US Arizona governor prohibits government organizations from requiring 'vaccine passports'
LOS ANGELES -- Arizona Governor Doug Ducey issued an executive order on Monday banning "vaccine passports," preventing local governments from requiring residents of the state to provide their COVID-19 vaccine status in order to receive service or enter a specific area.
Under the executive order, state agencies, counties, cities and towns cannot issue a measure that requires an individual to provide documentation of their COVID-19 vaccination status in order to enter a business, building or area or to receive a government service, permit or license.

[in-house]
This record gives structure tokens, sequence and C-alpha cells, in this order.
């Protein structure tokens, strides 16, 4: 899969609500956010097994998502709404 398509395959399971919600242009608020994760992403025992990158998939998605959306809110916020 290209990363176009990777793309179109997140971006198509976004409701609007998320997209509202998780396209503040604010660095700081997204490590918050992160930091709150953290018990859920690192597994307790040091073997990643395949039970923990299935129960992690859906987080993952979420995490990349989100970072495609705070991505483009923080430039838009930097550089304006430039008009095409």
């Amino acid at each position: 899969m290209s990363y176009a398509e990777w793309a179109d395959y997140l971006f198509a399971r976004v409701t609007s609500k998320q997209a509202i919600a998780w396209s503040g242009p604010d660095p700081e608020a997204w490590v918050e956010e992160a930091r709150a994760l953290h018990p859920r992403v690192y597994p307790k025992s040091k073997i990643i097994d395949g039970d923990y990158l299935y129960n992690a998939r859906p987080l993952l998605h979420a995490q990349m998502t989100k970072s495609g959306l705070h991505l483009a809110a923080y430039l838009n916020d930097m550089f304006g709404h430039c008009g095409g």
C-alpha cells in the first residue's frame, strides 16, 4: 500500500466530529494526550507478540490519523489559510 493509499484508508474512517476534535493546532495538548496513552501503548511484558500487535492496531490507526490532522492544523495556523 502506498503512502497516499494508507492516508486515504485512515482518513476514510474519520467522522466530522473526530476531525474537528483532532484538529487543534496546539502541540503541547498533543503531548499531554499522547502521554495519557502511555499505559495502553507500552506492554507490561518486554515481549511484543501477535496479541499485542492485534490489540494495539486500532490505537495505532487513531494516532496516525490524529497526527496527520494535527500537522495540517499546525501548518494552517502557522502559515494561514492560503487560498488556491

Businesses contracting with the state to provide services to the public also cannot require vaccination documentation, while private businesses are not prohibited from requiring such documentation in order to provide services or allow entry.
The health care institutions, schools, child care centers and universities were allowed to collect vaccination documentation.
Ducey explained that even though the state authority strongly recommend all residents to get vaccine against COVID-19 but they could not be forced to share their private medical information.
Arizona on March 24 opened vaccination eligibility to all residents 16 and older, allowing everyone who wants the vaccine to register for an appointment. As of Monday, 4,495,519 vaccine doses have been administered to 2,736,235 individual in the Grand Canyon state, with 1,926,181 Arizonans now fully vaccinated.